I first met Randall Bolten in early 2009, as I was beginning my run for California statewide office. He was my contact for a dinner speech I was giving, and I sent him some economic data to be turned into slides and a handout. What came back was not just a correct and accurate presentation of the data, but one that was clear, concise, and comprehensible. Based on that experience, I retained Randall to prepare the economic and fiscal policy handouts that I used throughout the campaign. My data and graphical presentations became a mainstay of how I presented my public policy suggestions. I feel strongly that clearly and honestly presented data is essential to an informed electorate, and Randall made it possible for me to put that belief into practice.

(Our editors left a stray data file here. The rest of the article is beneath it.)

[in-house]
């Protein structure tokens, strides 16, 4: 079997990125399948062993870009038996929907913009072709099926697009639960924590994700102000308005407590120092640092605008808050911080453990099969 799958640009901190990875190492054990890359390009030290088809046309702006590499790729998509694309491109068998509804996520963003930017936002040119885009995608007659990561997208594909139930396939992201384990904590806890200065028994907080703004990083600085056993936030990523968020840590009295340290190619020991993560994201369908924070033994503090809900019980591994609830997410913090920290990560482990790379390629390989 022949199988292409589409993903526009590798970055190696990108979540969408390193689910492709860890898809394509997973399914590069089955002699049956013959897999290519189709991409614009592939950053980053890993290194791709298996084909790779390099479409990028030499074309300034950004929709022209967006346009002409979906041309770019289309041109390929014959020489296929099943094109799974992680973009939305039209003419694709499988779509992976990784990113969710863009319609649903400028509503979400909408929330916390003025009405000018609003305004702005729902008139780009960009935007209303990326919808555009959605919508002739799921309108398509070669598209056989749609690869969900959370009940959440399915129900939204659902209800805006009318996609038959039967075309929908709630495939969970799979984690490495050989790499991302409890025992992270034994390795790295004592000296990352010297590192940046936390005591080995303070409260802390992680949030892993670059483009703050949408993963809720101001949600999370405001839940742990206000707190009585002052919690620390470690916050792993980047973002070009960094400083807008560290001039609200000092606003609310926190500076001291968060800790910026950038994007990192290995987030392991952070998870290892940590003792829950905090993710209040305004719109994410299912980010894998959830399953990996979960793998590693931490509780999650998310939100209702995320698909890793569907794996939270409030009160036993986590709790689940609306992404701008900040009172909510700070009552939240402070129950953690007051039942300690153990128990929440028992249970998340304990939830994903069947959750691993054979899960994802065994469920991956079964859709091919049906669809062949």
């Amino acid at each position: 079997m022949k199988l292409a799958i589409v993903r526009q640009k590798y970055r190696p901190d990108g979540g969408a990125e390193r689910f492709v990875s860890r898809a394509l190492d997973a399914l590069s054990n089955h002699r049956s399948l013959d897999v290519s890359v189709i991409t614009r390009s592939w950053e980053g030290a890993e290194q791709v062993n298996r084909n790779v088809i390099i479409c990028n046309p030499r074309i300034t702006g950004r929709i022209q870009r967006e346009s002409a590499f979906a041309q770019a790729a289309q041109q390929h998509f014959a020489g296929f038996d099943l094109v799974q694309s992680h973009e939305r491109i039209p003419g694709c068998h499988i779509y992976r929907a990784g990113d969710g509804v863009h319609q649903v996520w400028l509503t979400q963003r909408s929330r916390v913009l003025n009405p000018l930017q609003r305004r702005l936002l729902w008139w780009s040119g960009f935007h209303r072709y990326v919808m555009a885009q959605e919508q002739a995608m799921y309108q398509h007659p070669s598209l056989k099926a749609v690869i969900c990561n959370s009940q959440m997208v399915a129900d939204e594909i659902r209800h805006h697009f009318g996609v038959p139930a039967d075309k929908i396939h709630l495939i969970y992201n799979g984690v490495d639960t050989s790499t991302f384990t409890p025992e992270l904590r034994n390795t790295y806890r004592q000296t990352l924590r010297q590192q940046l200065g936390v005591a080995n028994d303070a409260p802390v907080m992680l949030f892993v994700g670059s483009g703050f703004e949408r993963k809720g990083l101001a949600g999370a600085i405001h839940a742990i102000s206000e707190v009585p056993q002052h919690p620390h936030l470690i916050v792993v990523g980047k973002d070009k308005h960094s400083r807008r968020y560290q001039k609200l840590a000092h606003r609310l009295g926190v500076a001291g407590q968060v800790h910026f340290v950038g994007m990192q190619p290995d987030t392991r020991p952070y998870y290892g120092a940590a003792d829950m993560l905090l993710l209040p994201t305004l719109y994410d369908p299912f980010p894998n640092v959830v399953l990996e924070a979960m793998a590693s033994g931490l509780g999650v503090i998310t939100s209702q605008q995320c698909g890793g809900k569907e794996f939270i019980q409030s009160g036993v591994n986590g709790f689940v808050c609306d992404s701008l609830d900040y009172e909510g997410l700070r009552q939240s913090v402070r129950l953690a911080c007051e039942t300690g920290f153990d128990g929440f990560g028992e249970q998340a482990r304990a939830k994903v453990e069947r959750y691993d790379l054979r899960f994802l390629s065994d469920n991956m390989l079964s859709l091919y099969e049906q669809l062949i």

Looking back on my terms in the U.S. Congress, in the California State Senate, and as Director of Finance for California, I am struck by how often arguments are won on the basis of how the numbers are presented. I am also struck by how great the temptation is for shading numerical data. Some of that temptation comes simply from the presenter's lack of skill at presenting numbers. But some of that temptation also comes from the view—which, sadly, is all too often correct—that the audience will not speak up when they do not understand or are skeptical of the information put in front of them, and will, instead, be swayed simply by the amount, or exclamatory nature, of the data presented.
As Director of Finance for the State ...